When I was writing my syndicated advice column on sex and relationships at least once a week I was asked “How important is sex in a relationship”? The volunteers at San Francisco Sex Information (http://sfsi.org/) tell me this is one of their most frequent questions as well.
If you immediately answered “very” I bet I can guess your age.
Actually, that was unfair. Of course there are more young people who will give that answer than older people, but beyond a very broad generalization like that there are many variations. The answer to this will be particular to the individual and will vary according to age, current sexual satisfaction or deprivation, and life particulars at the time the question is posed. One quip I’ve heard on the topic is that sex is like air: “not very important unless you are deprived of it; then it’s crucial!”
So, how important is sex to a relationship? It absolutely depends on its importance to each of the people having the relationship.
More couples than you would guess who appear happy to their friends and relations (and perhaps even are) are in sexless relationships. A sexless relationship is commonly defined as one wherein sex happens less than 10 times a year. That factoid will be interpreted by some people as two people are ”supposed to”“ have sex more than that, no matter their preferences or circumstances.
One of the ambiguities here is my oft-stated truth that sex does not equal penis in vagina intercourse. Is a couple “having sex” if they engage in some other form of intercourse, such as oral or anal? What if they are having some other form of sex such as rubbing against one another, any part against any part, which is pleasurable and can result in orgasm to either or both? Isn’t that sex too? It is in my book. Perhaps the question might be recast as how important is orgasm or even how important is pleasurable and intimate touch?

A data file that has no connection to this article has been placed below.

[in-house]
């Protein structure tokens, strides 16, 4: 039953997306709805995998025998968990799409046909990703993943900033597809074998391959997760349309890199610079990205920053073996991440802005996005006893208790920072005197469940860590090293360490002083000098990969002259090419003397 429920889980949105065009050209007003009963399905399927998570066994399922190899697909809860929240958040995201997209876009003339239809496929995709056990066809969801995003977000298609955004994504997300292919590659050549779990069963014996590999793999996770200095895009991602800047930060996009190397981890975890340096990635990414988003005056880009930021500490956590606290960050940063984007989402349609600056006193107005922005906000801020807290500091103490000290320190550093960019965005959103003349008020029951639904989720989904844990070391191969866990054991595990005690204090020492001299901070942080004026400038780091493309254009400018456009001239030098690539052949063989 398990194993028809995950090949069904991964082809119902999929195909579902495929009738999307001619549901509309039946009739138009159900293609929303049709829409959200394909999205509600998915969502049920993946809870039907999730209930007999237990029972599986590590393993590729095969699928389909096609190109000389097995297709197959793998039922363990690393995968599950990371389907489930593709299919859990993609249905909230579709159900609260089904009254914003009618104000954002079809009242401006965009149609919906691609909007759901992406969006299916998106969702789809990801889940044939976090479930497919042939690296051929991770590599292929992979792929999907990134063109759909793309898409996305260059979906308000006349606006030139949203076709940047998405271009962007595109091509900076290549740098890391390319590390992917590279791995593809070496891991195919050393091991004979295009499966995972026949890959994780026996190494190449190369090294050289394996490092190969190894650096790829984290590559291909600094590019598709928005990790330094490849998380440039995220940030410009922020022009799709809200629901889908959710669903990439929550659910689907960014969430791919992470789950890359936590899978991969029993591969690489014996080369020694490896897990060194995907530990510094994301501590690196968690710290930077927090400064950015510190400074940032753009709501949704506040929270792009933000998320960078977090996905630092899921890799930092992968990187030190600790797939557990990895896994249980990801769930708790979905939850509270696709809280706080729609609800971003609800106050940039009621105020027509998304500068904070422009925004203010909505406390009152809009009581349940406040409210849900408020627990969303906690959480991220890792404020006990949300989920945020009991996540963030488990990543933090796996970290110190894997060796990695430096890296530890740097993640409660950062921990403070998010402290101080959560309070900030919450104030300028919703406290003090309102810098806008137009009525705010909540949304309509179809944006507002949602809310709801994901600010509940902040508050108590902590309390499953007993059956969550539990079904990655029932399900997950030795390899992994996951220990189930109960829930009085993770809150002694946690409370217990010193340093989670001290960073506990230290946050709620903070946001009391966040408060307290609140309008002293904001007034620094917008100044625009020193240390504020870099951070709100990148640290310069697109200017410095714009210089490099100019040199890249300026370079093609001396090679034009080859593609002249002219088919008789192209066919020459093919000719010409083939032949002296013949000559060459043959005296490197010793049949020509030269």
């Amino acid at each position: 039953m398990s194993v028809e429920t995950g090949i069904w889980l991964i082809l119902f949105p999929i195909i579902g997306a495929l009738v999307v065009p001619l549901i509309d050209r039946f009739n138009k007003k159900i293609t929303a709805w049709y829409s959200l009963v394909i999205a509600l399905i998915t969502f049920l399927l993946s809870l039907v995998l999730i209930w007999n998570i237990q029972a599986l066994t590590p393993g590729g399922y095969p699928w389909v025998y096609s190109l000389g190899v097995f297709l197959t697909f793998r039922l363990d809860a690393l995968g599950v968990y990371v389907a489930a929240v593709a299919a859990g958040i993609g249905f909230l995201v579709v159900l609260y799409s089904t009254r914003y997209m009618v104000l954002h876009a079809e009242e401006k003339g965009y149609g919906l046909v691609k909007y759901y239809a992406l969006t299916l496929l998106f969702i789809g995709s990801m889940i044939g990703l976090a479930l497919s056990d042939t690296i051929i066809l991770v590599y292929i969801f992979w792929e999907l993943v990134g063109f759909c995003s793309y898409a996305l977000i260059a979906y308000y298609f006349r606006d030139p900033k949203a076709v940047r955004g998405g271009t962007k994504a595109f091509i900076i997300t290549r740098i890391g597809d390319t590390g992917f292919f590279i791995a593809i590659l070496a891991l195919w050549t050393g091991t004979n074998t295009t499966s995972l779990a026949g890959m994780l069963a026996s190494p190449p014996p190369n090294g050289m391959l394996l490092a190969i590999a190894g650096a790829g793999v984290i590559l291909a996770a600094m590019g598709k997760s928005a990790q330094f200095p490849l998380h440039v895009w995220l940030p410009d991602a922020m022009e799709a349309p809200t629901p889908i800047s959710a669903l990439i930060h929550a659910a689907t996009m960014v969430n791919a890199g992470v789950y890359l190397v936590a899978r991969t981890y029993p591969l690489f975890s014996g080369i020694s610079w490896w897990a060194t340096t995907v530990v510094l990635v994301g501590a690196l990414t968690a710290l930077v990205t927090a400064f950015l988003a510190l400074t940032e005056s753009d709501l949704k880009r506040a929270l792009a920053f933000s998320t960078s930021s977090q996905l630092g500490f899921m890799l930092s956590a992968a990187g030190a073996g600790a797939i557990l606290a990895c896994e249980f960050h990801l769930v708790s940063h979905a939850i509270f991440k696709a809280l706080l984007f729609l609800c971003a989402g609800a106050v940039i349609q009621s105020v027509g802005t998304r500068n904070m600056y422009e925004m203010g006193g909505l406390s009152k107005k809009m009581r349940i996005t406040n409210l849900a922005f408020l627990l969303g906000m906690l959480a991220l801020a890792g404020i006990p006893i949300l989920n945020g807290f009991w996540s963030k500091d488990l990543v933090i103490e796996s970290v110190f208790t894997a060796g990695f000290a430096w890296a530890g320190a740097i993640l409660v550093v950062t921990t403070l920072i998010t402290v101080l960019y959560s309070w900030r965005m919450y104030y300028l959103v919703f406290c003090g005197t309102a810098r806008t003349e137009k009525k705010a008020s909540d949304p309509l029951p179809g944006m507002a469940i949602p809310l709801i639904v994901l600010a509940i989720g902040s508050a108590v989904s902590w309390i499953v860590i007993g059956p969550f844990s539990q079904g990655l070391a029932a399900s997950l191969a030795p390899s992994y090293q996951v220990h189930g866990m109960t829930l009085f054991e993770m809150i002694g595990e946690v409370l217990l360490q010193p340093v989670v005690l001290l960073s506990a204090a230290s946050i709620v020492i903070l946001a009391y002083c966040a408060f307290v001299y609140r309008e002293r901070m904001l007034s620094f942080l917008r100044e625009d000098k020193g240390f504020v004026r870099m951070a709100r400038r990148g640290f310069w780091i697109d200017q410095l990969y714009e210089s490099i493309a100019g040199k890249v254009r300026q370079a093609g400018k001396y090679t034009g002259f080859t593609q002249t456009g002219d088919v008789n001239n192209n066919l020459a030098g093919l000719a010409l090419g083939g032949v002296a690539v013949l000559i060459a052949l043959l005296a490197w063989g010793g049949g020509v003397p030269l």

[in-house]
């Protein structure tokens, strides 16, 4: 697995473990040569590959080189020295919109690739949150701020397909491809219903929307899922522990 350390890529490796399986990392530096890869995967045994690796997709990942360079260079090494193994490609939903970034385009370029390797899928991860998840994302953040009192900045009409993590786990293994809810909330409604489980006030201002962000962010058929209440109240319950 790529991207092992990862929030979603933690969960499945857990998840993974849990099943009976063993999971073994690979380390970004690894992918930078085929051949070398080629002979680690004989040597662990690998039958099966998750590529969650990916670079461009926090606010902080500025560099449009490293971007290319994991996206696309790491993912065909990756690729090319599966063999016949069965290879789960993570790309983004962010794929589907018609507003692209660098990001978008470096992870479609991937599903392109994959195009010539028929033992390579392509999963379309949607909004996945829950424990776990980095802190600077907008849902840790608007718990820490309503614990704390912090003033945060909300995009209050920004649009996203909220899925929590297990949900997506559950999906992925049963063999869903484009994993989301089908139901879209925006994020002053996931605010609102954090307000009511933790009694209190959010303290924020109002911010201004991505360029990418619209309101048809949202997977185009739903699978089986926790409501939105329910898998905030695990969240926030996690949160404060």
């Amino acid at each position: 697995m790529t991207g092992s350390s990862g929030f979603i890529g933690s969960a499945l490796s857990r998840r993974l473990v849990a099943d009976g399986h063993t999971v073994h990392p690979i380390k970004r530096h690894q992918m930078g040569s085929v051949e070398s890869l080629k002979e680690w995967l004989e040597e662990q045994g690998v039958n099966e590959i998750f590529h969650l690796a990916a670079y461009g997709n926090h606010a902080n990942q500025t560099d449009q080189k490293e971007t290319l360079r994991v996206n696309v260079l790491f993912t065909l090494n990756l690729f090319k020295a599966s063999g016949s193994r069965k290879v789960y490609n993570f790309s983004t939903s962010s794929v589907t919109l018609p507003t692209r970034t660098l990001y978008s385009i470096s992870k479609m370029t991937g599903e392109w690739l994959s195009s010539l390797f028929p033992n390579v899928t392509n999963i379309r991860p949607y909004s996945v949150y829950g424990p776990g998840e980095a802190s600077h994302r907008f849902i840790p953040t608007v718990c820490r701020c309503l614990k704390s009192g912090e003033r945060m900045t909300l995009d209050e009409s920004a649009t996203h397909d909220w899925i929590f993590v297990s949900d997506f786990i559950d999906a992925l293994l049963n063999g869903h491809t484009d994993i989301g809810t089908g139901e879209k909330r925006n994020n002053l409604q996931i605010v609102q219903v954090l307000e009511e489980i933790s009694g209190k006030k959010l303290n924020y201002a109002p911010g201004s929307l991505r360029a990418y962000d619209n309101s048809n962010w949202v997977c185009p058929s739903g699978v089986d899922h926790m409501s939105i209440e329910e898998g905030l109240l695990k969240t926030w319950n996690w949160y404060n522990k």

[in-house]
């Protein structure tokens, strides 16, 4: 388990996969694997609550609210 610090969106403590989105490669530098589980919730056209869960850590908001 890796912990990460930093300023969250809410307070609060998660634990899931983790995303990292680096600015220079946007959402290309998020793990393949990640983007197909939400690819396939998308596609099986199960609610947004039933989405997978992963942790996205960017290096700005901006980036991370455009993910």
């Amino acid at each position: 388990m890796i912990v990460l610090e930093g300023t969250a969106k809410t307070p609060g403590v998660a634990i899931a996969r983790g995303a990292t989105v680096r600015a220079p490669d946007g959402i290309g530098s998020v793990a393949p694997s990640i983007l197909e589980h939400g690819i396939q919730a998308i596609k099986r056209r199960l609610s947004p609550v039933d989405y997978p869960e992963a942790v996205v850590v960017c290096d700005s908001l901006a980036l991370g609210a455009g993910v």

I think often what is being asked when the “how important is sex” question is posed is “how often should my partner and I have sex in order to be considered normal?” What also might be behind this question is another worry such as “I’m afraid I can’t perform according to expectations so can I still have a relationship?” or “my partner is complaining about how often we have sex or what kind of sex we have so who is right here?”
Since this common question can mask many other concerns I usually respond “How important is sex to you?” If the person asking is coupled I also ask “Does your partner agree?” Generally not, or the question would not have arisen. Once a year or once a day, if whatever is happening between them is sufficient sex, there is no problem. Asking for outside validation is irrelevant.
So while the answer is often frustrating to the one who poses it (as sex itself, maybe), the definitive answer to the question of how important is sex to a relationship has to be “it depends”.